Why do we need 3 separate classifications?
A single suicidality phenomenon can occur as an isolated phenomenon, as part of a suicidality event, or as part of a suicidality disorder. Consider 2 separate suicidality events. In the first example the patient has the thought “I want to kill myself”. This thought is both a single suicidality phenomenon and a single suicidality event. In the second event the patient has the thought “I want to kill myself”, immediately followed by the thought “I will overdose on medication.” This is a single suicidality event, but the event is made up of 2 separate suicidality phenomena. The first phenomenon in the event is an active suicidal ideation and the second phenomenon in the event is a suicidal method. Both of these examples (1 & 2 above) are examples of events of suicidality. An event of suicidality can include only one phenomenon (as in example 1) or can include several phenomena (as in example 2). (More details are in the suicidality phenomena classification and suicidality events classification [the T-CASA] linked to below.)
We define an episode of suicidality as an event of suicidality followed by at least 24-hours without any suicidality. Consider a third example, the thought “I want to die”, followed by 24 hours without any suicidality. That is a single episode of suicidality. An episode of suicidality may contain only one event of suicidality or it may contain multiple events of suicidality. Consider a fourth example, the thought “I want to die” that occurs one morning at 6 am. At 8:30 am that morning the patient has the thought “I want to kill myself.” These are two distinct events, each with a distinct phenomenon. The patient has no additional suicidality for the next 24-hours. The two thoughts count as one episode because they are followed by 24-hours without suicidality. 3 of our suicidality disorders require only one episode to have a suicidality disorder. However, 7 of our suicidality disorders require 3 or more episodes to have a suicidality disorder. (More details are in the suicidality episode & event classification linked to below.)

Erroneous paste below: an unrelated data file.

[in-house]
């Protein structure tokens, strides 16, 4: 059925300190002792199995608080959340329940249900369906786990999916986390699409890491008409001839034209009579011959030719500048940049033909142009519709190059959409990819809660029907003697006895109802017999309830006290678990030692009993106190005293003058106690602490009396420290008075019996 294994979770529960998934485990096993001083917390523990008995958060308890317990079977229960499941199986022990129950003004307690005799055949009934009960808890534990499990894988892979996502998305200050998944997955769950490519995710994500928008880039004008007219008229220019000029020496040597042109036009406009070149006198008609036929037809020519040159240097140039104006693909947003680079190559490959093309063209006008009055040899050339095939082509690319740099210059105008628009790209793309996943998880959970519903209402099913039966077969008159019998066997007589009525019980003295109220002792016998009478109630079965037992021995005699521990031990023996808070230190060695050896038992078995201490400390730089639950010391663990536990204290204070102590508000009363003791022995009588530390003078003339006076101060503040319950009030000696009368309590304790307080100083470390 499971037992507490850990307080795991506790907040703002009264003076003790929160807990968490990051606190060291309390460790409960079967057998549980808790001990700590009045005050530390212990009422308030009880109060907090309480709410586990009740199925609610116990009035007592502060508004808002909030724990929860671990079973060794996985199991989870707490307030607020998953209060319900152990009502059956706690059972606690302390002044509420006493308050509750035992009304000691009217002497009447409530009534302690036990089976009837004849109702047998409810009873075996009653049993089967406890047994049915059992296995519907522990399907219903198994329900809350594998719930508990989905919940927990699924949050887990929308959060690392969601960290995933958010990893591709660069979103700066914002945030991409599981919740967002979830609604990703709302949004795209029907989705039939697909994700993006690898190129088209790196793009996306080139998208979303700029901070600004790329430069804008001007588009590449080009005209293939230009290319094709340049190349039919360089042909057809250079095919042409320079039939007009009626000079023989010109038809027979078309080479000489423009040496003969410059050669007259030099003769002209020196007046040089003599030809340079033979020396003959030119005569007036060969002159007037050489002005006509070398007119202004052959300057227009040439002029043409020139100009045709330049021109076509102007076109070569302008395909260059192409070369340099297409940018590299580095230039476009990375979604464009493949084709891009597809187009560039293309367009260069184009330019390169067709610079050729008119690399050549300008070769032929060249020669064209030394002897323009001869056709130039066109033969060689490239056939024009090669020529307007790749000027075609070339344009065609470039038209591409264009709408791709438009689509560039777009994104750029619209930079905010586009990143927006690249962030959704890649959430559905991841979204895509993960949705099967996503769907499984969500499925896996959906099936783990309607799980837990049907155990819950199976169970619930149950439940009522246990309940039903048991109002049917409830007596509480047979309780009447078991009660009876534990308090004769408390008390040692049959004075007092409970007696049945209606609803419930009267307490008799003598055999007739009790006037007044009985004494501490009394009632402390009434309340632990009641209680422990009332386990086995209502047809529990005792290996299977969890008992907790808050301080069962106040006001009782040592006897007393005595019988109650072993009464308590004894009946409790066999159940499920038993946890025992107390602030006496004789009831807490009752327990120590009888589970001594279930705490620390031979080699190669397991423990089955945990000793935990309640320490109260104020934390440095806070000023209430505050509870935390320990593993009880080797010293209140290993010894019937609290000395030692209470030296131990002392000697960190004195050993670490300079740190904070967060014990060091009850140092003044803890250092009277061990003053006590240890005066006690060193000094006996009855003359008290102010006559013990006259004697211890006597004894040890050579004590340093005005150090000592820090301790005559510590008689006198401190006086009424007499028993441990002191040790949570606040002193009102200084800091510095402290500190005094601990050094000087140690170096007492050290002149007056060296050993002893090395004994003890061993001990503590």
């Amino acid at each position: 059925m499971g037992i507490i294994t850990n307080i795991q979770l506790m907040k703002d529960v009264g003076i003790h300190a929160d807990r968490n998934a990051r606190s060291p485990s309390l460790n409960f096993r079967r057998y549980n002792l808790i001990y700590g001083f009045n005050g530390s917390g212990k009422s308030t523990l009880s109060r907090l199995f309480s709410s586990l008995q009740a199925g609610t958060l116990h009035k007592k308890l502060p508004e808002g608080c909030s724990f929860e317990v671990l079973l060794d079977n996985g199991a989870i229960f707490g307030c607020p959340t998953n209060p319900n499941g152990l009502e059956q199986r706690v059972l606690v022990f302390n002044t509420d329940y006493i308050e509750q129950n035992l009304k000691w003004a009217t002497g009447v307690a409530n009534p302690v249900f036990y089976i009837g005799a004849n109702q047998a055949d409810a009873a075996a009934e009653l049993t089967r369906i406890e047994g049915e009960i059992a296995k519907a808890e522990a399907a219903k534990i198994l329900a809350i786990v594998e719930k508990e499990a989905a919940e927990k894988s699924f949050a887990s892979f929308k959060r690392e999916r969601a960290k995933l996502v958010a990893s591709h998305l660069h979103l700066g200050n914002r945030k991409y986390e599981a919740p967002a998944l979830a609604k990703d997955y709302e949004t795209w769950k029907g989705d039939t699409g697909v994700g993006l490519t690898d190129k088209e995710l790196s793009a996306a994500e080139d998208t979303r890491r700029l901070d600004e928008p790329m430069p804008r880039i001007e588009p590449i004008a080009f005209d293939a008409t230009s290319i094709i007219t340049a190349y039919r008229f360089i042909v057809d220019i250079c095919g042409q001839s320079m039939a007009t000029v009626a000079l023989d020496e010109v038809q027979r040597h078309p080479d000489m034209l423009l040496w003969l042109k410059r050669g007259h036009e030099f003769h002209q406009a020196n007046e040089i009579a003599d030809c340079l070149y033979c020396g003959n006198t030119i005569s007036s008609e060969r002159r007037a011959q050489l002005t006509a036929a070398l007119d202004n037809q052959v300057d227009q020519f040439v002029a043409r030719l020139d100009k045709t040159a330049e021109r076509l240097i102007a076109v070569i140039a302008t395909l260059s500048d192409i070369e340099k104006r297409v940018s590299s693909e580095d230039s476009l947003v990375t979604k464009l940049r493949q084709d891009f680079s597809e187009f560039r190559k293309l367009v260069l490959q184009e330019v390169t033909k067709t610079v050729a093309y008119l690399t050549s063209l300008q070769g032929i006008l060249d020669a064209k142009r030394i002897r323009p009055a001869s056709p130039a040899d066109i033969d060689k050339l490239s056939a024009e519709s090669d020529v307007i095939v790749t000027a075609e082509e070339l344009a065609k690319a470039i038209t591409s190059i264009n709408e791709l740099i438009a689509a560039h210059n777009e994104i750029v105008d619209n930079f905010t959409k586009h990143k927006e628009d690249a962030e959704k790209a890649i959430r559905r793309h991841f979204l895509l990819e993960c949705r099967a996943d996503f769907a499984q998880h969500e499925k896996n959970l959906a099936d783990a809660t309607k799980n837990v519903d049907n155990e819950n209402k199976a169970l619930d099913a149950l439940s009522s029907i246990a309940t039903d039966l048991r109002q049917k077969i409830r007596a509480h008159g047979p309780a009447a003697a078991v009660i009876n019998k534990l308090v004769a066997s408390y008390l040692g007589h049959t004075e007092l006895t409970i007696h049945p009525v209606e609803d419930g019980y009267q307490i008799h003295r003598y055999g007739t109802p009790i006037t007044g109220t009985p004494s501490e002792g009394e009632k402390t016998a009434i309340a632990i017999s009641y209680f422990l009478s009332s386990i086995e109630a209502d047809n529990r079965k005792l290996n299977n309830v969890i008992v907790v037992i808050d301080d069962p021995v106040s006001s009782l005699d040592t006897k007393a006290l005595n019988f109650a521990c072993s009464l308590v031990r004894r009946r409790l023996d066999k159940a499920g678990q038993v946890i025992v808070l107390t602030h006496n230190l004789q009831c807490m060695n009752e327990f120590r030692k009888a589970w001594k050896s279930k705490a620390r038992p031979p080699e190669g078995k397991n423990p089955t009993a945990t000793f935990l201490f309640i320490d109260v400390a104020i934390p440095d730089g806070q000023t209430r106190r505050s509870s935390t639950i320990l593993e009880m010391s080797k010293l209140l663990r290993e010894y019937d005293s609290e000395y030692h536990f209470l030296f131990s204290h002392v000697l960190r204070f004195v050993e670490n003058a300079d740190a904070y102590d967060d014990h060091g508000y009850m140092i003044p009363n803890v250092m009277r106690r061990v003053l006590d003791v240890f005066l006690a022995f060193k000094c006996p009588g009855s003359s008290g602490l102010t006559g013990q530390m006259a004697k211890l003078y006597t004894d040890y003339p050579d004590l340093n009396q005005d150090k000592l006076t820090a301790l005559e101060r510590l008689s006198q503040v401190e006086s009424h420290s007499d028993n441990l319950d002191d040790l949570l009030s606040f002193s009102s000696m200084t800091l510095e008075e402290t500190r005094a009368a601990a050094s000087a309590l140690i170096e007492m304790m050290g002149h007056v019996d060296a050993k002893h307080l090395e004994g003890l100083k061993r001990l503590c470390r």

The Sheehan & Giddens suicidality phenomena definitions provide a nomenclature to classify the phenomena of suicidality. This nomenclature contains definitions that avoid the Type I and Type II errors inherent in other suicidality nomenclature systems. The following link also contains links to crosswalks between the Sheehan & Giddens suicidality nomenclature and the 4 other nomenclature systems.
The Tampa – Classification Algorithm for Suicidality Assessment (T-CASA) is an algorithm to collect the details of each event of suicidality. The T-CASA provides a coding system for all combinations of suicidality phenomena experienced within each event. The T-CASA permits detailed analyses of specific phenomena. Such analyses could assess whether a treatment worsens specific suicidality phenomena. We designed the T-CASA to avoid the Type I and Type II errors inherent in the other suicidality event classification systems.
Clozapine may control suicidal command hallucinations. Lithium often reduces suicidality in patients with Bipolar Disorder. Antidepressants may reduce suicidality in elderly patients with Major Depressive Disorder. NMDA-receptor antagonists, like ketamine, may reduce suicidality in others. Response to any one treatment is not trans-nosological.
Sheehan & Giddens created a phenotypic classification system for suicidality episodes and suicidality disorders. This phenotypic classification may help clinicians better select a treatment based on the patient’s phenotype. The suicidality disorders classification provides a system to gather phenotypic-specific information on each suicidality disorder. A good phenotypic classification may provide better predictive models of treatment response for those at risk of dying by suicide.
The above classification systems were originally published in Suicidality: A Roadmap for Assessment and Treatment.